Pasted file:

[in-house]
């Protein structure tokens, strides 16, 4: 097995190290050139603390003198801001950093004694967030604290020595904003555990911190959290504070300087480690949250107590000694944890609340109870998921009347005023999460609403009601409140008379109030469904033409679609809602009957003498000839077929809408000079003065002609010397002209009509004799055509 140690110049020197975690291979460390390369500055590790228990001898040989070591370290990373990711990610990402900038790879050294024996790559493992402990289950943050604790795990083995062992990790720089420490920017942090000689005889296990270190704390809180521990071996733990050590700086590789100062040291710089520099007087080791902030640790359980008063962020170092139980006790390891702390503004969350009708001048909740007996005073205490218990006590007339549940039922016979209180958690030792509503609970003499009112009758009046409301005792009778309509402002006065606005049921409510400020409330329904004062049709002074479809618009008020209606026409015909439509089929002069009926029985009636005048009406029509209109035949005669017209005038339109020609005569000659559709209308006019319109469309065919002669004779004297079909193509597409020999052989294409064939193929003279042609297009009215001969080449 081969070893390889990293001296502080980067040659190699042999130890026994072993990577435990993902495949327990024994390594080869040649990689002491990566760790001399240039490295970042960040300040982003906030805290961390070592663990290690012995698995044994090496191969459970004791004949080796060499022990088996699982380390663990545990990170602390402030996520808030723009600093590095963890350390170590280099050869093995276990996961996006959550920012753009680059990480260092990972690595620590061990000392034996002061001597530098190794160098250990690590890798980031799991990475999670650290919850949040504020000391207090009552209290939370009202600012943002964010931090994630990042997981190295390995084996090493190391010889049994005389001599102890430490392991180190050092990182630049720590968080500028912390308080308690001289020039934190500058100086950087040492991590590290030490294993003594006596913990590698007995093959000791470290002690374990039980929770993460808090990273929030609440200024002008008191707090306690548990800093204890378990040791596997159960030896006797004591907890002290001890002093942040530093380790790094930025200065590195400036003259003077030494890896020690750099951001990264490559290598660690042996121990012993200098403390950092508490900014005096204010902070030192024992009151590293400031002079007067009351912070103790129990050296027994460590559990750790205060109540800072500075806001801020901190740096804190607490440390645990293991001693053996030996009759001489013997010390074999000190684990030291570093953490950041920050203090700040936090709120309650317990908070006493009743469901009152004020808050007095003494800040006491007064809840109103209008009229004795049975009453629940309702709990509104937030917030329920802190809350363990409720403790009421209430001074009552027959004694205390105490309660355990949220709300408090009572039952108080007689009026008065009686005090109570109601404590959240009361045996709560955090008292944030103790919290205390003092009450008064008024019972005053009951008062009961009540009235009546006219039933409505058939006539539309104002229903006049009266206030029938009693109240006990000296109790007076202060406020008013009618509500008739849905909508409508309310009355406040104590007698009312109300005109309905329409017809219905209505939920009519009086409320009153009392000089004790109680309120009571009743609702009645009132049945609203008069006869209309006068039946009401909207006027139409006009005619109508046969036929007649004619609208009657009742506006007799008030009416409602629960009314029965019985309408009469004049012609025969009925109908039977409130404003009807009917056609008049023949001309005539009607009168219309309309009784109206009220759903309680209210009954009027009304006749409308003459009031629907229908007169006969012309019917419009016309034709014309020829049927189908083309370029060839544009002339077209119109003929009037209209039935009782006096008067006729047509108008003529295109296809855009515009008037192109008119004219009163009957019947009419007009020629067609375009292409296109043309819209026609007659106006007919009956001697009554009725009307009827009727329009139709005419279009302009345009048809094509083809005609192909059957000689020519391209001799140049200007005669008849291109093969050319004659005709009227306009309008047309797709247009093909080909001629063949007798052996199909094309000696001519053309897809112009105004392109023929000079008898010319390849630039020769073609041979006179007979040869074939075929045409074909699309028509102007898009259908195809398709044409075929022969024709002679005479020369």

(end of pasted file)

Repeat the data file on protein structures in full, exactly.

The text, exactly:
[in-house]
């Protein structure tokens, strides 16, 4: 097995190290050139603390003198801001950093004694967030604290020595904003555990911190959290504070300087480690949250107590000694944890609340109870998921009347005023999460609403009601409140008379109030469904033409679609809602009957003498000839077929809408000079003065002609010397002209009509004799055509 140690110049020197975690291979460390390369500055590790228990001898040989070591370290990373990711990610990402900038790879050294024996790559493992402990289950943050604790795990083995062992990790720089420490920017942090000689005889296990270190704390809180521990071996733990050590700086590789100062040291710089520099007087080791902030640790359980008063962020170092139980006790390891702390503004969350009708001048909740007996005073205490218990006590007339549940039922016979209180958690030792509503609970003499009112009758009046409301005792009778309509402002006065606005049921409510400020409330329904004062049709002074479809618009008020209606026409015909439509089929002069009926029985009636005048009406029509209109035949005669017209005038339109020609005569000659559709209308006019319109469309065919002669004779004297079909193509597409020999052989294409064939193929003279042609297009009215001969080449 081969070893390889990293001296502080980067040659190699042999130890026994072993990577435990993902495949327990024994390594080869040649990689002491990566760790001399240039490295970042960040300040982003906030805290961390070592663990290690012995698995044994090496191969459970004791004949080796060499022990088996699982380390663990545990990170602390402030996520808030723009600093590095963890350390170590280099050869093995276990996961996006959550920012753009680059990480260092990972690595620590061990000392034996002061001597530098190794160098250990690590890798980031799991990475999670650290919850949040504020000391207090009552209290939370009202600012943002964010931090994630990042997981190295390995084996090493190391010889049994005389001599102890430490392991180190050092990182630049720590968080500028912390308080308690001289020039934190500058100086950087040492991590590290030490294993003594006596913990590698007995093959000791470290002690374990039980929770993460808090990273929030609440200024002008008191707090306690548990800093204890378990040791596997159960030896006797004591907890002290001890002093942040530093380790790094930025200065590195400036003259003077030494890896020690750099951001990264490559290598660690042996121990012993200098403390950092508490900014005096204010902070030192024992009151590293400031002079007067009351912070103790129990050296027994460590559990750790205060109540800072500075806001801020901190740096804190607490440390645990293991001693053996030996009759001489013997010390074999000190684990030291570093953490950041920050203090700040936090709120309650317990908070006493009743469901009152004020808050007095003494800040006491007064809840109103209008009229004795049975009453629940309702709990509104937030917030329920802190809350363990409720403790009421209430001074009552027959004694205390105490309660355990949220709300408090009572039952108080007689009026008065009686005090109570109601404590959240009361045996709560955090008292944030103790919290205390003092009450008064008024019972005053009951008062009961009540009235009546006219039933409505058939006539539309104002229903006049009266206030029938009693109240006990000296109790007076202060406020008013009618509500008739849905909508409508309310009355406040104590007698009312109300005109309905329409017809219905209505939920009519009086409320009153009392000089004790109680309120009571009743609702009645009132049945609203008069006869209309006068039946009401909207006027139409006009005619109508046969036929007649004619609208009657009742506006007799008030009416409602629960009314029965019985309408009469004049012609025969009925109908039977409130404003009807009917056609008049023949001309005539009607009168219309309309009784109206009220759903309680209210009954009027009304006749409308003459009031629907229908007169006969012309019917419009016309034709014309020829049927189908083309370029060839544009002339077209119109003929009037209209039935009782006096008067006729047509108008003529295109296809855009515009008037192109008119004219009163009957019947009419007009020629067609375009292409296109043309819209026609007659106006007919009956001697009554009725009307009827009727329009139709005419279009302009345009048809094509083809005609192909059957000689020519391209001799140049200007005669008849291109093969050319004659005709009227306009309008047309797709247009093909080909001629063949007798052996199909094309000696001519053309897809112009105004392109023929000079008898010319390849630039020769073609041979006179007979040869074939075929045409074909699309028509102007898009259908195809398709044409075929022969024709002679005479020369």